Have you seen our video on DEUS abseil and rescue devices yet? You may well have been impressed with the spectacular filming. Nicole Roth was at the shoot in Sweden. Our Product Marketing Manager has put together her experiences to give you a look behind the scenes.

Together with Myriam Probst, who is head of our Product Development team, I flew to Copenhagen one Monday afternoon. From there, we drove over the impressive Öresund Bridge to Malmö. We arrived with plenty of plans, as well as a kind of uncertainty as to whether or not we would actually be able to achieve everything. After all, it was only ten days since the first ideas had been brought up for our image video for our new DEUS devices. And the sales launch meeting was planned to take place in just two weeks. The video had to be ready by then.

We met up for supper with Niclas Persson, the Training Manager at our Swedish Vertical Rescue College who was to play the lead role in our video over the next few days. He had already been heavily involved in the preparations for the shoot. He had been in touch with a couple of old contacts to help find the best possible locations. It was impressive what Niclas had managed to sort out in just a few days. The list of possible filming locations included:

  • The Quality Hotel in Malmö with views over the Öresund Bridge, newly opened this year;
  • A military restricted zone somewhere in Sweden, which is used as a training ground for special forces, the armed forces and police;
  • A fire training facility with the possibility of simulating rescue exercises involving real fire;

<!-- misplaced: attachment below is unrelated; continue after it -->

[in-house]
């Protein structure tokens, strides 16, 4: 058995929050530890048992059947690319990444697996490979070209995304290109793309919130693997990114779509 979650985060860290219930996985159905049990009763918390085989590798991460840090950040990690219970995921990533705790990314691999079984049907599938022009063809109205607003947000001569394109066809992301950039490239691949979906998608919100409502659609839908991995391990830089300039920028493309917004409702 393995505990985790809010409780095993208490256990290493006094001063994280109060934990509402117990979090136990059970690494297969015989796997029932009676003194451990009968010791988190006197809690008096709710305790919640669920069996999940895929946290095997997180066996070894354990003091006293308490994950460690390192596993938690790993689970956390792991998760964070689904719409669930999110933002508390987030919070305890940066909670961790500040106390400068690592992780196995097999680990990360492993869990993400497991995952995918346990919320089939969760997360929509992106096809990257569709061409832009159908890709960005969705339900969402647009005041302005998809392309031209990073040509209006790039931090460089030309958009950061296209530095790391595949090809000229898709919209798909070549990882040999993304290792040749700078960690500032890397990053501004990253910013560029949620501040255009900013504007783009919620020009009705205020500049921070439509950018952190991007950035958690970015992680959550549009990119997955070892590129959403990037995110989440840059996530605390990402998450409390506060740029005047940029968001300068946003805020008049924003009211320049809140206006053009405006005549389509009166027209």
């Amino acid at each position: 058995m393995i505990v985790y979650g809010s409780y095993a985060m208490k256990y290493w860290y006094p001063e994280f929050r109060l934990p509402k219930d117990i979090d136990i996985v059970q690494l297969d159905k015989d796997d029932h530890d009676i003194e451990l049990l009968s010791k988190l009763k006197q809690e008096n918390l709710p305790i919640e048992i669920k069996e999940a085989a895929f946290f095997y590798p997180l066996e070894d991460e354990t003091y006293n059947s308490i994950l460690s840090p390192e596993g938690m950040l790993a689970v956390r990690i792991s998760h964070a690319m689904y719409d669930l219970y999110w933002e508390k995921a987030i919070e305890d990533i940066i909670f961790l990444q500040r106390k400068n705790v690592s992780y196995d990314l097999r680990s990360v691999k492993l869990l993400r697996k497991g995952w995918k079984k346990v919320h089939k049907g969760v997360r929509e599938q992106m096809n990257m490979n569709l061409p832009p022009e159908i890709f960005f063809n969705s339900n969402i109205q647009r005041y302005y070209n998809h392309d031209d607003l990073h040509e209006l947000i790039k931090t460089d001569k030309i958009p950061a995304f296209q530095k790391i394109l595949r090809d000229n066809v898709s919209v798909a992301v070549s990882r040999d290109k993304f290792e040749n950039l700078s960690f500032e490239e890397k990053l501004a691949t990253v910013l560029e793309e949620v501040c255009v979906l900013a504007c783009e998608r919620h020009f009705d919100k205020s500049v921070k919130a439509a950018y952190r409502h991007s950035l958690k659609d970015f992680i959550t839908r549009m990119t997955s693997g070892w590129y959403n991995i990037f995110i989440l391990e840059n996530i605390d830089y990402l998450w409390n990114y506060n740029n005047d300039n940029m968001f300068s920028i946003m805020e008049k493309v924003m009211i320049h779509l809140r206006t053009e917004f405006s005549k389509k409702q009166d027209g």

• A high ropes course
  • And the highlight: the “Turning Torso” skyscraper, at 190 metres the highest building in Sweden and the second highest in Europe, offering the best views of Malmö, Copenhagen and the coastline.

So it was a great start, even though we were still waiting for permission to film in some places. In spite of the tight schedule, we were feeling optimistic.

1st day of filming: Meeting up with old friends

Our first day of filming began with wonderful sunshine and perfect weather conditions! We started at our offices and training centre in Löddeköpinge. Fredrik Nyberg, a member of the Swedish team of instructors at the Vertical Rescue College came out from Stockholm. He supported us over the next few days with his experience in the police and armed forces. Andreas was there too. He belongs to one of the Swedish special intervention units and brought his own equipment with him. So off we went to the Quality Hotel! We had permission to film there for a short time.

We met up with our film crew at the 18 storey building: Babak Asgari and his camera assistant and Ulf Preising, a drone pilot, had travelled out from Cologne. They are almost like old friends as we had already worked with Babssi Film in 2015 on the promotional film for our  IGNITE SERIES.

We received a warm welcome at the Quality Hotel. Two people in charge at the hotel whisked us through the building and up to the roof without any further ado. We were impressed with the views over the Öresund Bridge, the Turning Torso building and Malmö itself and with the setting sun. Now all we had to do was move up a gear and prepare for the first descent. The trainers, Niklas and Fredrik were really in their element.